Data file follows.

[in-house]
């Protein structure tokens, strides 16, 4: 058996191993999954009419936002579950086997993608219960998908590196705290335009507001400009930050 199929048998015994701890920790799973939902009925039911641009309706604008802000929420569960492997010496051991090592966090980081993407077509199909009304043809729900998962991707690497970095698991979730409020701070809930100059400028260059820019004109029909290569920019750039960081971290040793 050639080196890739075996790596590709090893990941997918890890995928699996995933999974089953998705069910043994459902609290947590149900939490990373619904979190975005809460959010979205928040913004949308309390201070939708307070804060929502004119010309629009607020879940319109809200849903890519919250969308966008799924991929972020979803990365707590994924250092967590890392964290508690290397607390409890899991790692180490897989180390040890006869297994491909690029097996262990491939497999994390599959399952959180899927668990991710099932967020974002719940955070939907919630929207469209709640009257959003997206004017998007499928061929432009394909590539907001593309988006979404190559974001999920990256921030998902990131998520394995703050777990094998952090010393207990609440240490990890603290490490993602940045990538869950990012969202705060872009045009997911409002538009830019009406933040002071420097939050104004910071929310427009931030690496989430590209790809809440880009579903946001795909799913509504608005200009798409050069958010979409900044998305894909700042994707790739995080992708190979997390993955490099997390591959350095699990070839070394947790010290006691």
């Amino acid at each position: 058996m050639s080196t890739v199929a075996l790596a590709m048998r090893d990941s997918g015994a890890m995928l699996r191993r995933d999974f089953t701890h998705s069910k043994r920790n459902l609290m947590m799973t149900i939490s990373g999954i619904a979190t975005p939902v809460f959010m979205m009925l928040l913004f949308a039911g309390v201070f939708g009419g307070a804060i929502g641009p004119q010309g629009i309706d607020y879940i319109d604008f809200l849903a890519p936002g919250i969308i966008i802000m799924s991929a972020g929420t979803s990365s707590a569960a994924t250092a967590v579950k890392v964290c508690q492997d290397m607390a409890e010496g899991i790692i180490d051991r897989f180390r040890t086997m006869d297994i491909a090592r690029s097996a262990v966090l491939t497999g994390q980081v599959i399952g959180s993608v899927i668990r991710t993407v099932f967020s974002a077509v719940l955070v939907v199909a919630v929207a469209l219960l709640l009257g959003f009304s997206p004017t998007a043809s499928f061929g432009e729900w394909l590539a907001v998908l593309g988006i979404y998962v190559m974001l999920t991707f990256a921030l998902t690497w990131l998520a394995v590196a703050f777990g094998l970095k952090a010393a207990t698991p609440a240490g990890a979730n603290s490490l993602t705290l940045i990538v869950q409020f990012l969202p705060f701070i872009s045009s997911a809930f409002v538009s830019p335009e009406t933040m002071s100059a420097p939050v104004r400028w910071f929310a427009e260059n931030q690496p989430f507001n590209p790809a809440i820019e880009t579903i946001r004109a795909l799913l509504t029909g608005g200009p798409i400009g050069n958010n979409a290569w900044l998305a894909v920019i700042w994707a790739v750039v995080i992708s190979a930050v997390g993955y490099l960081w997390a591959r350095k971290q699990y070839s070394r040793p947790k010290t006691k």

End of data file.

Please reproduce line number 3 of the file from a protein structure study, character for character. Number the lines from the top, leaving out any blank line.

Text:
């Amino acid at each position: 058996m050639s080196t890739v199929a075996l790596a590709m048998r090893d990941s997918g015994a890890m995928l699996r191993r995933d999974f089953t701890h998705s069910k043994r920790n459902l609290m947590m799973t149900i939490s990373g999954i619904a979190t975005p939902v809460f959010m979205m009925l928040l913004f949308a039911g309390v201070f939708g009419g307070a804060i929502g641009p004119q010309g629009i309706d607020y879940i319109d604008f809200l849903a890519p936002g919250i969308i966008i802000m799924s991929a972020g929420t979803s990365s707590a569960a994924t250092a967590v579950k890392v964290c508690q492997d290397m607390a409890e010496g899991i790692i180490d051991r897989f180390r040890t086997m006869d297994i491909a090592r690029s097996a262990v966090l491939t497999g994390q980081v599959i399952g959180s993608v899927i668990r991710t993407v099932f967020s974002a077509v719940l955070v939907v199909a919630v929207a469209l219960l709640l009257g959003f009304s997206p004017t998007a043809s499928f061929g432009e729900w394909l590539a907001v998908l593309g988006i979404y998962v190559m974001l999920t991707f990256a921030l998902t690497w990131l998520a394995v590196a703050f777990g094998l970095k952090a010393a207990t698991p609440a240490g990890a979730n603290s490490l993602t705290l940045i990538v869950q409020f990012l969202p705060f701070i872009s045009s997911a809930f409002v538009s830019p335009e009406t933040m002071s100059a420097p939050v104004r400028w910071f929310a427009e260059n931030q690496p989430f507001n590209p790809a809440i820019e880009t579903i946001r004109a795909l799913l509504t029909g608005g200009p798409i400009g050069n958010n979409a290569w900044l998305a894909v920019i700042w994707a790739v750039v995080i992708s190979a930050v997390g993955y490099l960081w997390a591959r350095k971290q699990y070839s070394r040793p947790k010290t006691k």